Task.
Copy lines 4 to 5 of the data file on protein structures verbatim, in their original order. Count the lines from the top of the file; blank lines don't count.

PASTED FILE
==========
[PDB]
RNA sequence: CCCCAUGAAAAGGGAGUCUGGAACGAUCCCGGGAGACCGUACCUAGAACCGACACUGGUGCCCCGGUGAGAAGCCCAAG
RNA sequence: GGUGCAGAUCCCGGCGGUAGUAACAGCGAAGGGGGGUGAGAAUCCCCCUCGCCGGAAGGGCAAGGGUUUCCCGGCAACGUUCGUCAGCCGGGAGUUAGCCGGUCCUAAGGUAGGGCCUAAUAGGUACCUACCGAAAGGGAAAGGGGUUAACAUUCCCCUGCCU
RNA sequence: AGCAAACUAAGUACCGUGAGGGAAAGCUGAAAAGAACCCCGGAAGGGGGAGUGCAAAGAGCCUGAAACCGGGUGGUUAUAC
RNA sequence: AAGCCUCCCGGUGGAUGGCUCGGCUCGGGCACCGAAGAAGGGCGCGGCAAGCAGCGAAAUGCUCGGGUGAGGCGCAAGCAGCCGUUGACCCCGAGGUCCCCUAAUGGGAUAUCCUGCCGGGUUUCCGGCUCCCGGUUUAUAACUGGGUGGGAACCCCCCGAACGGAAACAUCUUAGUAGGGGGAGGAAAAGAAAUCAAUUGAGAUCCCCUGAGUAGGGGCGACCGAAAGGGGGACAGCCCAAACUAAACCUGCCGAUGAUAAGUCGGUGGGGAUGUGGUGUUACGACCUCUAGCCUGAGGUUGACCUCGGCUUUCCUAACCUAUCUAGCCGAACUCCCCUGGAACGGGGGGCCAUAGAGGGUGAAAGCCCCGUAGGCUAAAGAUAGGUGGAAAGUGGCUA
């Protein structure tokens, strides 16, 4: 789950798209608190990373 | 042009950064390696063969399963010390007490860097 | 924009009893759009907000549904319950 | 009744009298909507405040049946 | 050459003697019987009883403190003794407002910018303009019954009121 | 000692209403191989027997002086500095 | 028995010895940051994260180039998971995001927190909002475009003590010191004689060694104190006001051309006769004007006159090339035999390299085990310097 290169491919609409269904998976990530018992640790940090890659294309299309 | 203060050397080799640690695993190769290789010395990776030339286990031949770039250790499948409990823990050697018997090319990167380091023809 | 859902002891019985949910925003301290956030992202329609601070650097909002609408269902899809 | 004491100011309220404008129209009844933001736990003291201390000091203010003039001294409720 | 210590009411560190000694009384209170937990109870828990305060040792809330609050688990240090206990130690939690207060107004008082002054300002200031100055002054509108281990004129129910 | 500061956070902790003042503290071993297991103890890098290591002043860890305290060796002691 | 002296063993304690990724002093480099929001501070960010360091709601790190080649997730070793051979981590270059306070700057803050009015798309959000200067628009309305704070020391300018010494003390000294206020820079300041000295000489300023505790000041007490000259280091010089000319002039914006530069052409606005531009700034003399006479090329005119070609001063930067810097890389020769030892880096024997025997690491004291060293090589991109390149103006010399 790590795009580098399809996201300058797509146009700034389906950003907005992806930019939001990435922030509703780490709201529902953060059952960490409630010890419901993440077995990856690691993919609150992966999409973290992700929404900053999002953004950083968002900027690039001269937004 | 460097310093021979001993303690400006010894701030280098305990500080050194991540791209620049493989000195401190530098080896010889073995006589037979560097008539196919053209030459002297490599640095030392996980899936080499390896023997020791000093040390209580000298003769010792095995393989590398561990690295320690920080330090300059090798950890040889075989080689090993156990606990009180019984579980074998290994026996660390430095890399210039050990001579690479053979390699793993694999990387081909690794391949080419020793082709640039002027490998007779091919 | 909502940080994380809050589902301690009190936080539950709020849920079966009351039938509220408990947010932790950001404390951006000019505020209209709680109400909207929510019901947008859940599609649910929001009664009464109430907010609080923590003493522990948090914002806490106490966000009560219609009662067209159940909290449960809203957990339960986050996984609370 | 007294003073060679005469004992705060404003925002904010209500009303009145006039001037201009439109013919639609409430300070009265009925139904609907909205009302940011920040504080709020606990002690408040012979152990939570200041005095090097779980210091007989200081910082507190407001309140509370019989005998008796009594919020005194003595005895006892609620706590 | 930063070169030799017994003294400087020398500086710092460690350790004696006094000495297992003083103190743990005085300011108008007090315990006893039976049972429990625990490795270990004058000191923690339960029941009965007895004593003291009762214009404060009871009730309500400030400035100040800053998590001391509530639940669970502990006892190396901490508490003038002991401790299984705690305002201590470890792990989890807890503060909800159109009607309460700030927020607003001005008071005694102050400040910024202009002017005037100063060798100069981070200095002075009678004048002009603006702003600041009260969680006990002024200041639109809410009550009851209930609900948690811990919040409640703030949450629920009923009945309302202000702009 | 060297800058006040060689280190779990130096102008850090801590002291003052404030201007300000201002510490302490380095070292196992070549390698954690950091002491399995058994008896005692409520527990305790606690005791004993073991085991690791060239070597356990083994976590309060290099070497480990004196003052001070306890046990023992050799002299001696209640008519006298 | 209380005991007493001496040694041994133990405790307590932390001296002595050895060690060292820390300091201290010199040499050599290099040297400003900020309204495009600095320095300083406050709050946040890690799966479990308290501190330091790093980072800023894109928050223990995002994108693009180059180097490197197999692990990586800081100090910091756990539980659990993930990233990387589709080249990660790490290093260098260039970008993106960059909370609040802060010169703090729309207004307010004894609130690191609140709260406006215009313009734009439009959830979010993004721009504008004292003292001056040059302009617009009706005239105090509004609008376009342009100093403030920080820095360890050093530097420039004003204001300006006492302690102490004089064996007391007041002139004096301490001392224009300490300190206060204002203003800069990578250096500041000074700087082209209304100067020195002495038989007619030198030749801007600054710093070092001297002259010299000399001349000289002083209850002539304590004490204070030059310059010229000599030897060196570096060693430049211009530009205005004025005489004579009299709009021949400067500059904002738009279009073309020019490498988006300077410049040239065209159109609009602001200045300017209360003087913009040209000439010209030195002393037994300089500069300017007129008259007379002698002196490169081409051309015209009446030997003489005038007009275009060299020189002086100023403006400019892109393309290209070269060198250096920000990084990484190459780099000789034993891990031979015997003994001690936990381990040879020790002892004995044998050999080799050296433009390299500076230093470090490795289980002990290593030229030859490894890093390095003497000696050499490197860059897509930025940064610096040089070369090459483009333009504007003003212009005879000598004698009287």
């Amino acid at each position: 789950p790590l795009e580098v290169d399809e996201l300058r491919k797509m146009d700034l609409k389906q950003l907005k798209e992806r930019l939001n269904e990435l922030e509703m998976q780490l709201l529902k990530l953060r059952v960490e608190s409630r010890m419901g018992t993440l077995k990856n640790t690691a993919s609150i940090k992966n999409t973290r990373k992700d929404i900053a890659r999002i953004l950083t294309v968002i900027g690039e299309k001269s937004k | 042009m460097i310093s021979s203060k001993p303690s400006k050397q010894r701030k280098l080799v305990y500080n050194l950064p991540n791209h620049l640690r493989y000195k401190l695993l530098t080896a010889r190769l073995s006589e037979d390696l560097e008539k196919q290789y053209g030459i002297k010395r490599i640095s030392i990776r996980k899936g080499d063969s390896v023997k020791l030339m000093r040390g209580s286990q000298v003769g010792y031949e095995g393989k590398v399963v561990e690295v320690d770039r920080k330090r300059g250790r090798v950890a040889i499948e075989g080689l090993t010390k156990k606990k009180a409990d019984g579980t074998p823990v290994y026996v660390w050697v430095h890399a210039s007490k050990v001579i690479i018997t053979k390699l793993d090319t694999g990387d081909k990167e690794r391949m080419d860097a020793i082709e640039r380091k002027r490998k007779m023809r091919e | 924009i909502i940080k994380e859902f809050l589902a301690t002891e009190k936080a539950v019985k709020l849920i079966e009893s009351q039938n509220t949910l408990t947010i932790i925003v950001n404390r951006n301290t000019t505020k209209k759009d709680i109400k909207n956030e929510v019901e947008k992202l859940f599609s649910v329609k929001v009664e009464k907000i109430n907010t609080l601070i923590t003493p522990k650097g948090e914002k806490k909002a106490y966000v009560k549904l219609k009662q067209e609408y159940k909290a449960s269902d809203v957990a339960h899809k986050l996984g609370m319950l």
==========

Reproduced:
RNA sequence: AGCAAACUAAGUACCGUGAGGGAAAGCUGAAAAGAACCCCGGAAGGGGGAGUGCAAAGAGCCUGAAACCGGGUGGUUAUAC
RNA sequence: AAGCCUCCCGGUGGAUGGCUCGGCUCGGGCACCGAAGAAGGGCGCGGCAAGCAGCGAAAUGCUCGGGUGAGGCGCAAGCAGCCGUUGACCCCGAGGUCCCCUAAUGGGAUAUCCUGCCGGGUUUCCGGCUCCCGGUUUAUAACUGGGUGGGAACCCCCCGAACGGAAACAUCUUAGUAGGGGGAGGAAAAGAAAUCAAUUGAGAUCCCCUGAGUAGGGGCGACCGAAAGGGGGACAGCCCAAACUAAACCUGCCGAUGAUAAGUCGGUGGGGAUGUGGUGUUACGACCUCUAGCCUGAGGUUGACCUCGGCUUUCCUAACCUAUCUAGCCGAACUCCCCUGGAACGGGGGGCCAUAGAGGGUGAAAGCCCCGUAGGCUAAAGAUAGGUGGAAAGUGGCUA